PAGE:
There is no consensus on what constitutes a mass shooting, complicating the efforts of government, nonprofits and news organizations to document the scope of the problem. Different groups define mass shootings differently, depending on circumstances including the number of victims, whether the victims are killed or wounded, and whether the shooting occurs in a public place.
The Gun Violence Archive, a nonprofit research group that tracks gun violence using police reports, news coverage and other public sources, defines a mass shooting as one in which at least four people were killed or injured. It counted more than 300 such shootings through early July. Of those shootings, 15 involved four or more fatalities, including one at a July 4 celebration in Highland Park, Ill., in which at least six people were killed.
The group recorded 692 mass shootings last year, with 28 involving four or more fatalities.
Here is a partial list of mass shootings so far this year.
June 20: Harlem
A 21-year-old college basketball player was killed and eight people were wounded in an early-morning shooting at a popular picnicking area.
After surging during the pandemic, the rate of shootings in New York has begun to fall, although it is still above prepandemic levels.
June 4: Philadelphia
Three people were killed and 12 injured in a shooting in downtown Philadelphia, the police said. An officer fired at one of the gunmen, the police said, but it was unclear whether the gunman had been hit.
Another six people were killed and dozens were injured in several other shootings over the same weekend, including in Arizona, South Carolina, Tennessee and Virginia.
June 1: Tulsa, Okla.
Several people were shot and five were killed at a medical building next to Saint Francis Hospital in Tulsa, Okla., the Tulsa police said. The police said the gunman was believed to have killed himself.
May 24: Uvalde, Texas
A gunman killed 19 children and two teachers at Robb Elementary School in Uvalde, Texas, about 80 miles west of San Antonio.
Law enforcement officers fatally shot the gunman, identified as Salvador Ramos, 18, but not until well over an hour after he walked into the school, raising questions about whether lives could have been saved if they had acted sooner.
The U.S. Justice Department has said that it would review the law enforcement response.
May 15: Laguna Woods, Calif.
A gunman killed one person and critically wounded four other members of the Irvine Taiwanese Presbyterian Church in Laguna Woods, Calif. The congregation, which holds services at the Geneva Presbyterian Church, overpowered the gunman and hogtied him, preventing further bloodshed, the authorities said.
The suspect, David Chou, 68, is a Las Vegas man with a wife and child in Taiwan who had traveled to Orange County with a grievance against Taiwanese people, the authorities said. He was charged with murder and five counts of attempted murder in what the Orange County sheriff, Don Barnes, called a “politically motivated hate incident.”
May 14: Buffalo
A gunman armed with an assault-style weapon killed 10 people and wounded three others at a Tops supermarket in a predominantly Black section of Buffalo, the authorities said.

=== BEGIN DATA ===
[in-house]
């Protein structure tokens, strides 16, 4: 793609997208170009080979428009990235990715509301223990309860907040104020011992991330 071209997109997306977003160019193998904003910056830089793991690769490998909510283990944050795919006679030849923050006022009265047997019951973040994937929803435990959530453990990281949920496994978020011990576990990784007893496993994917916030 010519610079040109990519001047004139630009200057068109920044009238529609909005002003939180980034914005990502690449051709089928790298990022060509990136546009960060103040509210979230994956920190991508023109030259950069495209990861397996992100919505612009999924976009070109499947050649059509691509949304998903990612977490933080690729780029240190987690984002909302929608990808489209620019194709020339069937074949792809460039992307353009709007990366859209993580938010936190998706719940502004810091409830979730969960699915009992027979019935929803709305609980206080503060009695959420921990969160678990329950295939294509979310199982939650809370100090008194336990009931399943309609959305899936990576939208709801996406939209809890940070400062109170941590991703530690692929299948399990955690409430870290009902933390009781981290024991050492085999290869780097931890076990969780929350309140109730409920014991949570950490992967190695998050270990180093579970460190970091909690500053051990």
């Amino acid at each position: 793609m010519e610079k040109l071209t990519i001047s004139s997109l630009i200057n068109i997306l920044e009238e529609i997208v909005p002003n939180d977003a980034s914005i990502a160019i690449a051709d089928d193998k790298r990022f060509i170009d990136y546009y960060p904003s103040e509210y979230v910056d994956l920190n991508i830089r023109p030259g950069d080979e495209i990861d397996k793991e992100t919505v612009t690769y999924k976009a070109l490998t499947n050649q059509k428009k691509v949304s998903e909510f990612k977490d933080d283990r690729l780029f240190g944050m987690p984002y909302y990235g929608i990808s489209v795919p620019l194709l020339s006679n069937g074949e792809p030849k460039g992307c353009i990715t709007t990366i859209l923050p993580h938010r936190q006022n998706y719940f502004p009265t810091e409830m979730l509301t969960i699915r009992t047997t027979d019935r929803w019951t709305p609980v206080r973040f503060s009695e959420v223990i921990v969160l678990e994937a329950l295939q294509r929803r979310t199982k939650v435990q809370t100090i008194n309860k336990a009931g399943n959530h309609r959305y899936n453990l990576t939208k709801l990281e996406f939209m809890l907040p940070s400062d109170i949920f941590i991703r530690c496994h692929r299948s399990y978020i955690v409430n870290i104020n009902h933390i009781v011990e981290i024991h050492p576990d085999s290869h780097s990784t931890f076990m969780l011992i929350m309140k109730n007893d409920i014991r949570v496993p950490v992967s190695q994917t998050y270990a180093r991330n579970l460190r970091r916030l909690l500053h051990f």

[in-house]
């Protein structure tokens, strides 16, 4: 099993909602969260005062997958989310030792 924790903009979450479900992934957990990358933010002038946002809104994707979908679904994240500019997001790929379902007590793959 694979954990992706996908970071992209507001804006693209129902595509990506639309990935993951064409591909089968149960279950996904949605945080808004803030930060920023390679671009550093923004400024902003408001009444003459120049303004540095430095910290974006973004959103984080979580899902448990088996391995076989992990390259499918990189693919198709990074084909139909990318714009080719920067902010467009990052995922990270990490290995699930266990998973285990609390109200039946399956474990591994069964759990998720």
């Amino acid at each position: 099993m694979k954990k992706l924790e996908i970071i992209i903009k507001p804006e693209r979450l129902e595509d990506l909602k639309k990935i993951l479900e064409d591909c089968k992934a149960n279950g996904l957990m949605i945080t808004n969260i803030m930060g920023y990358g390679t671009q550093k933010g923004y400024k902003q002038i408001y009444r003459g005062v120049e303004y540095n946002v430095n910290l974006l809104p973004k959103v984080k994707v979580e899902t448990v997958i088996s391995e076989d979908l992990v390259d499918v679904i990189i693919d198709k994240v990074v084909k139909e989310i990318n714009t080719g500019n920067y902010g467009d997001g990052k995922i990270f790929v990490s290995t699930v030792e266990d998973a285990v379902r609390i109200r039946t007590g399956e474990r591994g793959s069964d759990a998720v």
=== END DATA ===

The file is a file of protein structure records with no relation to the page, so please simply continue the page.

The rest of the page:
The suspect, Payton S. Gendron, 18, is white, and the 10 people who died were all Black. Before the attack, Mr. Gendron had posted a nearly 200-page racist screed online. He has pleaded not guilty. He faces life in prison if convicted.
May 13: Milwaukee
At least 16 people were wounded by gunfire in a shooting in downtown Milwaukee, in a popular nightlife area blocks from the arena where an N.B.A. playoff game ended hours earlier, the authorities said.
April 27: Biloxi, Miss.
The owner and two employees of the Broadway Inn Express motel in Biloxi, Miss., were fatally shot, and another person was also shot dead during a carjacking. The suspect, Jeremy Alesunder Reynolds, 32, was later found dead, CBS News reported.
April 12: Brooklyn
A gunman opened fire inside a crowded subway car during the morning rush, wounding 10 people, the worst attack on New York City’s subway system in decades. More than a dozen other people were also injured, with some choking on smoke from the two devices the police said the gunman detonated before he started shooting. No one was killed.
A suspect, Frank R. James, was arrested the next day and charged with carrying out a terrorist attack on a mass transit system. If convicted, he could face life in prison.
April 3: Sacramento
As revelers spilled out of nightclubs in a two-square-block area of downtown Sacramento, a barrage of gunfire killed six people and wounded 12, the authorities said. Days later, the Sacramento Police Department said “gang violence” was at the center of the shooting, which involved at least five gunmen.
March 19: Dumas, Ark.
Two people engaged in a gunfight and sprayed a crowd with gunfire, killing one bystander and injuring 27 other people, including six children, at a community event and car show in the small Arkansas farming community.
Jan. 23: Milwaukee
Law enforcement officers were called to a Milwaukee home for a welfare check, and found six people who had been fatally shot. The victims — five men and one woman — had been shot, the police said, and evidence early in the investigation suggested that the killings had been targeted.